Monday 25/06 – Business and Energy Secretary Greg Clark announces that the government has decided not to go ahead with the Swansea Bay tidal lagoon project on value for money grounds.
Tuesday 26/06 – The International Energy Agency predicts that global gas demand will grow at an average rate of 1.6% a year to 2023. At its Power Responsive conference National Grid reveals that its target of procuring 30-50% of balancing from demand-side response could be met two years early.
Wednesday 27/06 – Business and Energy Secretary Greg Clark announces a £200mn sector deal for the nuclear industry. Plans for a £685m investment at a renewable energy facility in Pembrokeshire are rejected on planning grounds.
Thursday 28/06 – The Committee on Climate Change releases its annual report to Parliament warning of tougher challenges ahead to meet the next carbon budgets, particularly in buildings and transport. Trade associations including Energy UK and Renewable UK back the CCC’s calls for a route to market for low cost renewables.
Friday 29/06 – National Grid announces that solar output has exceeded 8GW every day for the last seven days.
It was announced by Business and Energy Secretary Greg Clark on Monday, 25 June that the government had rejected plans a proposal for the Swansea Bay Tidal Lagoon.
In his statement, Clark said the government’s analysis of Tidal Lagoon Power’s (TLP’s) proposal to build six tidal lagoons – of which the 320MW Swansea scheme would have been a pathfinder project – did not meet the government’s requirement of value for money. It therefore could not justify committing public funds to their development.
Clark said the Swansea Bay scheme would cost £1.3bn to build, and if successful would provide a maximum of 0.15% (0.52TWh) of GB’s current annual electricity demand. In comparison, the construction of the Hinkley Point C nuclear station is expected to cost around £20bn and supply around 7% (26TWh) of current demand. It was also noted that at £1.3bn, the capital cost per unit of electricity generated from Swansea Bay would be three times greater than that of Hinkley.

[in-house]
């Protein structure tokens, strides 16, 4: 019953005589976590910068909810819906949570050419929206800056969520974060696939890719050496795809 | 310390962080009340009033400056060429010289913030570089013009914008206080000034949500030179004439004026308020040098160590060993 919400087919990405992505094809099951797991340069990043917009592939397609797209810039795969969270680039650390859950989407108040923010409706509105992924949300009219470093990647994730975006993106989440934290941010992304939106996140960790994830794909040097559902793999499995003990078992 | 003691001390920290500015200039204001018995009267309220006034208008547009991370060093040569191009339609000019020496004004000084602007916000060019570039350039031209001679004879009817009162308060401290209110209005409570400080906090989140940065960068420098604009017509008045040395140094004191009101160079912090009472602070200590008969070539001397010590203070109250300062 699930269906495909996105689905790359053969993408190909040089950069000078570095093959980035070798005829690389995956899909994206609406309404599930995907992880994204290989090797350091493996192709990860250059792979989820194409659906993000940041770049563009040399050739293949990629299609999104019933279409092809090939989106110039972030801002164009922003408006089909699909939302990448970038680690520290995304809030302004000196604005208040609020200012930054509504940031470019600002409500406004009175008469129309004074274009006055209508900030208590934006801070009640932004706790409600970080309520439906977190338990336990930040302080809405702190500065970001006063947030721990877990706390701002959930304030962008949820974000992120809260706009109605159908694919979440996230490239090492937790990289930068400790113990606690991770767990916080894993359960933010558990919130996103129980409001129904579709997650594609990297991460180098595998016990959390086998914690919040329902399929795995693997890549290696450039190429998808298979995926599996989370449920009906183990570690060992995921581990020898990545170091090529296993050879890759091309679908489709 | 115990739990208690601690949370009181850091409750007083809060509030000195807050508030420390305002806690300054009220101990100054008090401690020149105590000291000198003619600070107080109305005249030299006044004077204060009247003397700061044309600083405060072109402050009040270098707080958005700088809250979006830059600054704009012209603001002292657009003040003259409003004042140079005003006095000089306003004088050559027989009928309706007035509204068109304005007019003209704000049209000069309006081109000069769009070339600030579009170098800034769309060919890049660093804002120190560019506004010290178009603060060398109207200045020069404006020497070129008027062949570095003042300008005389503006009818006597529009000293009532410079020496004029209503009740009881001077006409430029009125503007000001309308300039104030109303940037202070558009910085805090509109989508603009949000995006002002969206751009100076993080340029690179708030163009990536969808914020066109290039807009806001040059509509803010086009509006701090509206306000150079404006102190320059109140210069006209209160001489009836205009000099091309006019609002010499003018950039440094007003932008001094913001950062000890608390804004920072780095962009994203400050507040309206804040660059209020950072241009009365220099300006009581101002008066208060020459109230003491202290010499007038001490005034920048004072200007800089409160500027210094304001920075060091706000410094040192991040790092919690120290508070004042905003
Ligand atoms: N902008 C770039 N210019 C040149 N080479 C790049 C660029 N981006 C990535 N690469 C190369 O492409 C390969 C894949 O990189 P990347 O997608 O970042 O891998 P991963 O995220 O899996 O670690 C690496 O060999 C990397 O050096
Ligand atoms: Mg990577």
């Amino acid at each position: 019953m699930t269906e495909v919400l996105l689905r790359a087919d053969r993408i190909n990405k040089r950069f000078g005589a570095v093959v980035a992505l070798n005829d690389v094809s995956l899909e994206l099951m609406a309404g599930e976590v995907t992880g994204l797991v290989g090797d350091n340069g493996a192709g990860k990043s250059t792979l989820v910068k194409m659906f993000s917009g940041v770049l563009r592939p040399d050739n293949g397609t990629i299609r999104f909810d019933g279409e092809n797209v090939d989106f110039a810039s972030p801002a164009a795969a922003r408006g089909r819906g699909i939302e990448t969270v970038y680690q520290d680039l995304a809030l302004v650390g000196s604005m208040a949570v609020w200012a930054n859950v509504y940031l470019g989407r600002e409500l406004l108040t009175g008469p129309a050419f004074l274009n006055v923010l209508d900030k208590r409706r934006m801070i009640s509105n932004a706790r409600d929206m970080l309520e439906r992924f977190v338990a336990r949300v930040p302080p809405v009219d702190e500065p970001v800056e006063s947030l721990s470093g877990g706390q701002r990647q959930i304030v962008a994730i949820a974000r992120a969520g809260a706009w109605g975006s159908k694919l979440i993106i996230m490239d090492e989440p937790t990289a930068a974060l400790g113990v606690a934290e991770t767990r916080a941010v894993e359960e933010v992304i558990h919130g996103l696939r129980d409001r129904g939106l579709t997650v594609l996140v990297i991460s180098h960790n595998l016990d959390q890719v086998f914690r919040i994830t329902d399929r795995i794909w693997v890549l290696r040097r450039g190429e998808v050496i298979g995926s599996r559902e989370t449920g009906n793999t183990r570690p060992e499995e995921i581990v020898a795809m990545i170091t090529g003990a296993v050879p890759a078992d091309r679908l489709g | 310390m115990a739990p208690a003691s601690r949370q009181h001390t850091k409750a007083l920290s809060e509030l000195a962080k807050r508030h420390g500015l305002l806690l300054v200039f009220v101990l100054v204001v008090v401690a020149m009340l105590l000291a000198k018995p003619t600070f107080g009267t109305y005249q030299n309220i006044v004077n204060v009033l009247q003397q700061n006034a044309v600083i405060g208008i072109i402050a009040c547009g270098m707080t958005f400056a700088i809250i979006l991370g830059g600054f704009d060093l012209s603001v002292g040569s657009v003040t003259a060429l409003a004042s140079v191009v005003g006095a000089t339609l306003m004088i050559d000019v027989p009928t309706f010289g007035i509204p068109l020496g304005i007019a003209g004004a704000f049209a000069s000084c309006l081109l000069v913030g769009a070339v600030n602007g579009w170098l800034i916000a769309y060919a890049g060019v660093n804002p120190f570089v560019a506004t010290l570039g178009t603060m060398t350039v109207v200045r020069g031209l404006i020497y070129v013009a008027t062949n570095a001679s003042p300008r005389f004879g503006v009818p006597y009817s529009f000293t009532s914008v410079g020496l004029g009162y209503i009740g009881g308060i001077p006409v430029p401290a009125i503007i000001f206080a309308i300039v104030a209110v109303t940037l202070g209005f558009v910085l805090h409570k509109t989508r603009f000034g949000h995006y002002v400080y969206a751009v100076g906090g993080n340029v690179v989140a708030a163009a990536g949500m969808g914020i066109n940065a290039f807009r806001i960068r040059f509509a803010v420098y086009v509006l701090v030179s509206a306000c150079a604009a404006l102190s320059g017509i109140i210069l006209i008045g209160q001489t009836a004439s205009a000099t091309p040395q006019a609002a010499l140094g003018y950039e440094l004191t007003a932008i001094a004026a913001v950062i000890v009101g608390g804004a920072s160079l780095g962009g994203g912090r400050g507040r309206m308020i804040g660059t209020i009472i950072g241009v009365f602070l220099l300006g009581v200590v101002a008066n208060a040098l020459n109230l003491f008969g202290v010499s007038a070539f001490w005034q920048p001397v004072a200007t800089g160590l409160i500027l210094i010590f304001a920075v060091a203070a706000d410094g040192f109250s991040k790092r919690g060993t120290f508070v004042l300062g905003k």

If the full programme of six lagoons were built, the total cost was estimated to be over £50bn. This would be around two and a half times greater than the cost of Hinkley to generate a similar level of electricity output. Clark noted that constructing enough offshore wind capacity to provide the same level of output as the lagoons would cost at least £31.5bn less to build. When total costs were considered, the analysis found that by 2050 the lagoon programme could have cost up to £20bn more than generating the same amount of electricity through a combination of offshore wind and nuclear.
Clark concluded: “The inescapable conclusion of an extensive analysis is that however novel and appealing the proposal that has been made is, even with these factors taken into account, the costs that would be incurred by consumers and taxpayers would be so much higher than alternative sources of low carbon power, that it would be irresponsible to enter into a contract with the provider.”
Ian Price, the Confederation of British industry’s (CBI’s) Wales Director, said it was “disappointing” that a viable financial model for the development could not be found. He acknowledged the efforts that had been made to facilitate the lagoon but that “at the end of the day any project has to be affordable for consumers.” He added: “All major infrastructure projects require large amounts of time, energy and money, only for many to then fail to get the green light. There must be a smarter way of approaching such projects that does not discourage innovative entrepreneurial new firms from entering the marketplace.”
A new overall EU-wide 32.5% energy efficiency target for 2030 has been set by EU lawmakers and national representatives. It forms part of a wider agreement on new rules for improving energy efficiency in Europe and is the third of eight legislative proposals in the Clean Energy for All Europeans package.
The informal agreement, reached on Tuesday, 19 June by the European Parliament and Council, includes an upward revision clause by 2023 that will consider “significant cost reductions resulting from economic or technological changes”. The ruling effectively means that the target can only be raised further, not lowered.
The energy efficiency guidelines oblige EU Member States to increase their energy savings by 0.8% every year for the period 2021-2030, requiring them to have in place “transparent, publicly available national rules on the allocation of the cost of heating, cooling and hot water consumption in multi-apartment and multi-purpose buildings.” The EU says that the target will deliver real energy savings that come from new energy efficiency renovations; will strengthen rules on individual metering and billing of thermal energy by providing consumers with clearer rights to receive frequent and useful information on their energy consumption; and will tackle current market and regulatory barriers to increase security of supply, reduce energy bills and address energy poverty.